TUESDAY, July 27 — Drivers pulled over and searched by cops in Ingham County solely for minor traffic infractions will no longer face other charges for possession of contraband, including drugs, stolen property, illegal firearms and other weapons.
The policy was announced this morning by County Prosecutor Carol Siemon. The goal: Stop cops from going on what the new policy calls "fishing expeditions" for more severe criminal charges at routine traffic stops and subsequently curb systemic racial biases that target Black people in the justice system.
“Communities are safer when the justice system is fair for every person, no matter their income, race, gender or ability,” Siemon said in a statement. “It is possible to prioritize both public safety and a fair and equitable justice system without sacrificing one for the other. Today’s policy change meets an urgent need to reexamine and reconsider how policing practices can perpetuate racial injustice in the criminal legal system or work in service of a more just system.”
Under the new policy, county prosecutors have been instructed against pursuing possession of contraband charges that stem from unrelated stops for minor violations like illegal window tints, expired registration, driving with a suspended license, defective tail lights or riding the left lane.
Siemon said cops have been known to use those low-level crimes — which she labels as “pretextual stops” — as reasons to pursue other charges unrelated to the initial traffic stop.
Among the criminal charges that will no longer be pursued in Ingham County based solely on an unrelated traffic stop: possession of a controlled substance; receiving and concealing stolen property; minor in possession of alcohol; carrying a concealed weapon; possession of brass knuckles; possession of a firearm in a vehicle and possession of a firearm in public by a minor.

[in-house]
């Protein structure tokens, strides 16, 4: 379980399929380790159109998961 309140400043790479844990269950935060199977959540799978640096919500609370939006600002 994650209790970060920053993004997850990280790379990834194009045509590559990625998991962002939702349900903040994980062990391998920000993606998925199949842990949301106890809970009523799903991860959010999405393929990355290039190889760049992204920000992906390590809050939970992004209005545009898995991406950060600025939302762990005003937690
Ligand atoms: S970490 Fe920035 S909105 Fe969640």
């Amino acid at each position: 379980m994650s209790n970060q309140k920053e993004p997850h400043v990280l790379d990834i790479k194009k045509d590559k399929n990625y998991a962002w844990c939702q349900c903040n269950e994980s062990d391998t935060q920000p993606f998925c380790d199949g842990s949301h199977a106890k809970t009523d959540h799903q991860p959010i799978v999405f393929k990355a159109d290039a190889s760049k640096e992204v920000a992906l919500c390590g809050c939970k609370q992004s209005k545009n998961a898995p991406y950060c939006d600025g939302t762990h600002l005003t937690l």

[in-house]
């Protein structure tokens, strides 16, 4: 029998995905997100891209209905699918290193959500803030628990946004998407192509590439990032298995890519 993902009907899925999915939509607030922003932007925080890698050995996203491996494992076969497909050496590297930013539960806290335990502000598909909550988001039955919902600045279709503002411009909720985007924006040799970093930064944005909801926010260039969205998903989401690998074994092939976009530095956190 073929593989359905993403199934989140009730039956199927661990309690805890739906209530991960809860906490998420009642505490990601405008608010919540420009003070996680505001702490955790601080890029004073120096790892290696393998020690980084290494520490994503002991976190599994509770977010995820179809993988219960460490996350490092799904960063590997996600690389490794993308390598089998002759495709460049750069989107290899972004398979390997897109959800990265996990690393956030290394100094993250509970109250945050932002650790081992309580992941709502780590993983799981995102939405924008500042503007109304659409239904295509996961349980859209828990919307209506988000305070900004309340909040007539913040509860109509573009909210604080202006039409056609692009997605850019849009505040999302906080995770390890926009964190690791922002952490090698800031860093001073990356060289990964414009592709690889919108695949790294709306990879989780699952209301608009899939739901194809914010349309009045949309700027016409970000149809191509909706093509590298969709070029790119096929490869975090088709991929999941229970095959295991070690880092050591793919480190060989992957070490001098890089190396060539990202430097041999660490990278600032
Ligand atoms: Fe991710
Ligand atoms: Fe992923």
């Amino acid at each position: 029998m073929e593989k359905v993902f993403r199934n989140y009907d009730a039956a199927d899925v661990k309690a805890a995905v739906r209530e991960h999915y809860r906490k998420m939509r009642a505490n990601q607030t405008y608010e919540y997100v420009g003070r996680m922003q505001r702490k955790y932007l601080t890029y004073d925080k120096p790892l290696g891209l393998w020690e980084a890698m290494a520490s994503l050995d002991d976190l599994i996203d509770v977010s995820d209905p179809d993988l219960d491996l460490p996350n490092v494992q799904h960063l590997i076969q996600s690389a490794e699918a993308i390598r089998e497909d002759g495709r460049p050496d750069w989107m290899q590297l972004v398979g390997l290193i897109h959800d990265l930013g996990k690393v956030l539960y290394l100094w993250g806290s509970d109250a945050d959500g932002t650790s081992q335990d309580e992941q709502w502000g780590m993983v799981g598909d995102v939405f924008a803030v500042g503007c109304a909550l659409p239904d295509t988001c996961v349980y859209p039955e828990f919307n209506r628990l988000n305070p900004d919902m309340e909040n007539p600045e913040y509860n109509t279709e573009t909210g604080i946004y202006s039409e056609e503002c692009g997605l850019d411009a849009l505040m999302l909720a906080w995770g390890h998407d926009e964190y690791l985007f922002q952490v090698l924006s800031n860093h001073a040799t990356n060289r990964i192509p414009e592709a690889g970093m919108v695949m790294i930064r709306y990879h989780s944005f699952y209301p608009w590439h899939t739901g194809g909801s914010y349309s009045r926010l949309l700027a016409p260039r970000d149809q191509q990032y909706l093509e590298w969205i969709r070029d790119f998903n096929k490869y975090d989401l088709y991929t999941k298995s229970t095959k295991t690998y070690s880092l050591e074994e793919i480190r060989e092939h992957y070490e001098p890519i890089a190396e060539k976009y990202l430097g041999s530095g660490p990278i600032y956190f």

As of today, those charges will only be authorized by Siemon’s office if the traffic stop was necessary to protect the public or if cops had a separate investigatory reason for the stop.
For example, a broken taillight that leads to consent for a search in which cocaine or an unregistered pistol is discovered would normally lead to a controlled substance or firearm charge. Absent another reason for the stop, Siemon will no longer authorize those charges.
Siemon said those types of stops have disproportionately targeted Black people in the county, often do not pose an immediate risk to public safety and have led to unnecessary detainments.
Instead, prosecutors are now being asked to “carefully scrutinize” all warrant requests that arise from traffic stops and deny them if the stop was for anything that didn’t pose a safety risk or if the officer was found to have “impermissibly prolonged” the encounter, according to the policy.
All possession of contraband crimes arising out of a vehicle search tied to a traffic stop that does not pose an immediate risk to public safety will also be denied under Siemon’s new policy.
“Routine traffic stops should not become ‘fishing expeditions,’” according to the new policy.
Even for traffic stops that do pose a genuine risk to public safety, prosecutors have also been asked to consider why the stop was public safety related as well as evaluate the reason for any subsequent searches. For warrants to be approved, prosecutors must be convinced that the initial infraction poses an “actual danger” to a person or property, according to the new policy.